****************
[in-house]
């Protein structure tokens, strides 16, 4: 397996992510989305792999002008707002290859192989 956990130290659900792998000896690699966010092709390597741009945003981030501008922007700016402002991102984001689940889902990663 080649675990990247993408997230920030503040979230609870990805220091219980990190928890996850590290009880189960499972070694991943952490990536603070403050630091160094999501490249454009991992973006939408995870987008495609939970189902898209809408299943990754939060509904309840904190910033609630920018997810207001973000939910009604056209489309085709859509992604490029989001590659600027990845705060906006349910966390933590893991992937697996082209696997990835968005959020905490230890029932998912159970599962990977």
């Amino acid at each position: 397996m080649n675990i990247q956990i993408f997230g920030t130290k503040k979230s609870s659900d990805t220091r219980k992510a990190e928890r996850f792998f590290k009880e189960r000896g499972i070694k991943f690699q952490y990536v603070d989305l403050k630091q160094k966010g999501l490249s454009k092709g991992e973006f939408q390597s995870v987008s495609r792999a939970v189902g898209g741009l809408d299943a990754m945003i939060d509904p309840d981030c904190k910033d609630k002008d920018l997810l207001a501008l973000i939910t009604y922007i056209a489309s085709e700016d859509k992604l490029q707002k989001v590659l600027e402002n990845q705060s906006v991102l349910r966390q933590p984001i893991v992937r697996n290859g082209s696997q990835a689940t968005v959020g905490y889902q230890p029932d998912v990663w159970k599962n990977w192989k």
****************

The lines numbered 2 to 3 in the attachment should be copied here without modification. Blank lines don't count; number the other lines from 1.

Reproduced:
């Protein structure tokens, strides 16, 4: 397996992510989305792999002008707002290859192989 956990130290659900792998000896690699966010092709390597741009945003981030501008922007700016402002991102984001689940889902990663 080649675990990247993408997230920030503040979230609870990805220091219980990190928890996850590290009880189960499972070694991943952490990536603070403050630091160094999501490249454009991992973006939408995870987008495609939970189902898209809408299943990754939060509904309840904190910033609630920018997810207001973000939910009604056209489309085709859509992604490029989001590659600027990845705060906006349910966390933590893991992937697996082209696997990835968005959020905490230890029932998912159970599962990977």
């Amino acid at each position: 397996m080649n675990i990247q956990i993408f997230g920030t130290k503040k979230s609870s659900d990805t220091r219980k992510a990190e928890r996850f792998f590290k009880e189960r000896g499972i070694k991943f690699q952490y990536v603070d989305l403050k630091q160094k966010g999501l490249s454009k092709g991992e973006f939408q390597s995870v987008s495609r792999a939970v189902g898209g741009l809408d299943a990754m945003i939060d509904p309840d981030c904190k910033d609630k002008d920018l997810l207001a501008l973000i939910t009604y922007i056209a489309s085709e700016d859509k992604l490029q707002k989001v590659l600027e402002n990845q705060s906006v991102l349910r966390q933590p984001i893991v992937r697996n290859g082209s696997q990835a689940t968005v959020g905490y889902q230890p029932d998912v990663w159970k599962n990977w192989k």